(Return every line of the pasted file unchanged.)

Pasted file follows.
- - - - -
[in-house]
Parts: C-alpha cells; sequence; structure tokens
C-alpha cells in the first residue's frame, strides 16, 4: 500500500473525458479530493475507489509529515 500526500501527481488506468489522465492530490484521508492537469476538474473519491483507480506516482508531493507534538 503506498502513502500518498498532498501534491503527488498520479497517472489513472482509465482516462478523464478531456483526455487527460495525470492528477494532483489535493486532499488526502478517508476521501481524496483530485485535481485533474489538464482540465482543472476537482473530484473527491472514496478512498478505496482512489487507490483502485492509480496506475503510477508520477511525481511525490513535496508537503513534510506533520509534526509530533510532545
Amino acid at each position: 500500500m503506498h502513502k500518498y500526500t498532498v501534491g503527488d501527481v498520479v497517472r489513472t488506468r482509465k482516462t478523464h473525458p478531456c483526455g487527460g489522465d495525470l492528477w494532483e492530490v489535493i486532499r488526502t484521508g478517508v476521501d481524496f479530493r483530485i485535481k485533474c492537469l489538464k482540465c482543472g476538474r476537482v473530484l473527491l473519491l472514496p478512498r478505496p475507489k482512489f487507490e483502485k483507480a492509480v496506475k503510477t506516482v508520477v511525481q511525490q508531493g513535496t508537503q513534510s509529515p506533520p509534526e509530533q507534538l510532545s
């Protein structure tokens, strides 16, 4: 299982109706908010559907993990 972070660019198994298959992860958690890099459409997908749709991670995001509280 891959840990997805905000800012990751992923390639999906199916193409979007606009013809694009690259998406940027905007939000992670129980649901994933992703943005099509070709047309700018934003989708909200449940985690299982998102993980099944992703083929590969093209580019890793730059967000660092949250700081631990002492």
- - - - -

[in-house]
Parts: C-alpha cells; sequence; structure tokens
C-alpha cells in the first residue's frame, strides 16, 4: 500500500473525458479530493475507489509529515 500526500501527481488506468489522465492530490484521508492537469476538474473519491483507480506516482508531493507534538 503506498502513502500518498498532498501534491503527488498520479497517472489513472482509465482516462478523464478531456483526455487527460495525470492528477494532483489535493486532499488526502478517508476521501481524496483530485485535481485533474489538464482540465482543472476537482473530484473527491472514496478512498478505496482512489487507490483502485492509480496506475503510477508520477511525481511525490513535496508537503513534510506533520509534526509530533510532545
Amino acid at each position: 500500500m503506498h502513502k500518498y500526500t498532498v501534491g503527488d501527481v498520479v497517472r489513472t488506468r482509465k482516462t478523464h473525458p478531456c483526455g487527460g489522465d495525470l492528477w494532483e492530490v489535493i486532499r488526502t484521508g478517508v476521501d481524496f479530493r483530485i485535481k485533474c492537469l489538464k482540465c482543472g476538474r476537482v473530484l473527491l473519491l472514496p478512498r478505496p475507489k482512489f487507490e483502485k483507480a492509480v496506475k503510477t506516482v508520477v511525481q511525490q508531493g513535496t508537503q513534510s509529515p506533520p509534526e509530533q507534538l510532545s
């Protein structure tokens, strides 16, 4: 299982109706908010559907993990 972070660019198994298959992860958690890099459409997908749709991670995001509280 891959840990997805905000800012990751992923390639999906199916193409979007606009013809694009690259998406940027905007939000992670129980649901994933992703943005099509070709047309700018934003989708909200449940985690299982998102993980099944992703083929590969093209580019890793730059967000660092949250700081631990002492």